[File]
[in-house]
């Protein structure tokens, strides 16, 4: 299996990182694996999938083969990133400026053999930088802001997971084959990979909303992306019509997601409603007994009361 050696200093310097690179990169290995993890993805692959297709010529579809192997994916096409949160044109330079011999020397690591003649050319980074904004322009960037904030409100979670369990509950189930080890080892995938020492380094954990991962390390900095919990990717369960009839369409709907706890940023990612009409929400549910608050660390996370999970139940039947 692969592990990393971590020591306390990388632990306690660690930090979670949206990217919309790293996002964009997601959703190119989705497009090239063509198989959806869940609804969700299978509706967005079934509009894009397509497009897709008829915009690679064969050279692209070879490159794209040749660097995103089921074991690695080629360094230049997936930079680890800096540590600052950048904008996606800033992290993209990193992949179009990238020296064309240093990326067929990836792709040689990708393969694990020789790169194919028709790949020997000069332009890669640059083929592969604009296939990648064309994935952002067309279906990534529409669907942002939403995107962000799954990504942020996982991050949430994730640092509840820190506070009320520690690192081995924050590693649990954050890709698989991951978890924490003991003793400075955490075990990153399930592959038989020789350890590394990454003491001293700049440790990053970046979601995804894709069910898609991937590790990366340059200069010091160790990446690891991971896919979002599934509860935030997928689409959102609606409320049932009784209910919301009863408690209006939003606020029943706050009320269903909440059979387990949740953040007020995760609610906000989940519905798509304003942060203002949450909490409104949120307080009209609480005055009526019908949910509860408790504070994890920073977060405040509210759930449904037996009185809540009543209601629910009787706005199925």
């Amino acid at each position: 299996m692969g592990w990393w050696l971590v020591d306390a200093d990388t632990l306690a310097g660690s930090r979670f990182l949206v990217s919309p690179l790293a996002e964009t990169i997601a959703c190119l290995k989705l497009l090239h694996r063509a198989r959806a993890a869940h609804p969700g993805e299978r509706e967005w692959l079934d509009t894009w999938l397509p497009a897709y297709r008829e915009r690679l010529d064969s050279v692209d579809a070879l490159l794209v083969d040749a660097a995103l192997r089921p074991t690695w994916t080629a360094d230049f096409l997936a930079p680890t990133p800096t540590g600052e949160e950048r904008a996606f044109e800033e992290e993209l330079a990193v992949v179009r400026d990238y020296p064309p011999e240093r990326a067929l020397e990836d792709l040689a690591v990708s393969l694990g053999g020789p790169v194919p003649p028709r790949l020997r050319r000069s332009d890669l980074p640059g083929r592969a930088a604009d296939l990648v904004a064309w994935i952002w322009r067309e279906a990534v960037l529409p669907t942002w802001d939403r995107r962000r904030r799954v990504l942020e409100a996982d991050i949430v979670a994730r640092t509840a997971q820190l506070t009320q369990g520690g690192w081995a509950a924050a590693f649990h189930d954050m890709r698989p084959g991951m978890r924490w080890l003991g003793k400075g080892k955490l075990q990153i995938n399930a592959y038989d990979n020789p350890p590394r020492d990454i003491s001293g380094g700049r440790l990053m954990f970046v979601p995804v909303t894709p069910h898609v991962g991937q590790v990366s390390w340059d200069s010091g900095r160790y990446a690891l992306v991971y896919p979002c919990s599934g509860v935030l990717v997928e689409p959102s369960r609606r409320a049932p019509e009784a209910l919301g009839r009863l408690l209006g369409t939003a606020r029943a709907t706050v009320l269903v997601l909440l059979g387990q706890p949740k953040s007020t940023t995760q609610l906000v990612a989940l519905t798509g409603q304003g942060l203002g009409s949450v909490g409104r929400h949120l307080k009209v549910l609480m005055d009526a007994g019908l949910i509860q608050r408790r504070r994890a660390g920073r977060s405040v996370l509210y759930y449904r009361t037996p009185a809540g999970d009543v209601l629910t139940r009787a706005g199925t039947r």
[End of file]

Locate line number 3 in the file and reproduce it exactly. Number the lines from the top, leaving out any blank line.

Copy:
């Amino acid at each position: 299996m692969g592990w990393w050696l971590v020591d306390a200093d990388t632990l306690a310097g660690s930090r979670f990182l949206v990217s919309p690179l790293a996002e964009t990169i997601a959703c190119l290995k989705l497009l090239h694996r063509a198989r959806a993890a869940h609804p969700g993805e299978r509706e967005w692959l079934d509009t894009w999938l397509p497009a897709y297709r008829e915009r690679l010529d064969s050279v692209d579809a070879l490159l794209v083969d040749a660097a995103l192997r089921p074991t690695w994916t080629a360094d230049f096409l997936a930079p680890t990133p800096t540590g600052e949160e950048r904008a996606f044109e800033e992290e993209l330079a990193v992949v179009r400026d990238y020296p064309p011999e240093r990326a067929l020397e990836d792709l040689a690591v990708s393969l694990g053999g020789p790169v194919p003649p028709r790949l020997r050319r000069s332009d890669l980074p640059g083929r592969a930088a604009d296939l990648v904004a064309w994935i952002w322009r067309e279906a990534v960037l529409p669907t942002w802001d939403r995107r962000r904030r799954v990504l942020e409100a996982d991050i949430v979670a994730r640092t509840a997971q820190l506070t009320q369990g520690g690192w081995a509950a924050a590693f649990h189930d954050m890709r698989p084959g991951m978890r924490w080890l003991g003793k400075g080892k955490l075990q990153i995938n399930a592959y038989d990979n020789p350890p590394r020492d990454i003491s001293g380094g700049r440790l990053m954990f970046v979601p995804v909303t894709p069910h898609v991962g991937q590790v990366s390390w340059d200069s010091g900095r160790y990446a690891l992306v991971y896919p979002c919990s599934g509860v935030l990717v997928e689409p959102s369960r609606r409320a049932p019509e009784a209910l919301g009839r009863l408690l209006g369409t939003a606020r029943a709907t706050v009320l269903v997601l909440l059979g387990q706890p949740k953040s007020t940023t995760q609610l906000v990612a989940l519905t798509g409603q304003g942060l203002g009409s949450v909490g409104r929400h949120l307080k009209v549910l609480m005055d009526a007994g019908l949910i509860q608050r408790r504070r994890a660390g920073r977060s405040v996370l509210y759930y449904r009361t037996p009185a809540g999970d009543v209601l629910t139940r009787a706005g199925t039947r």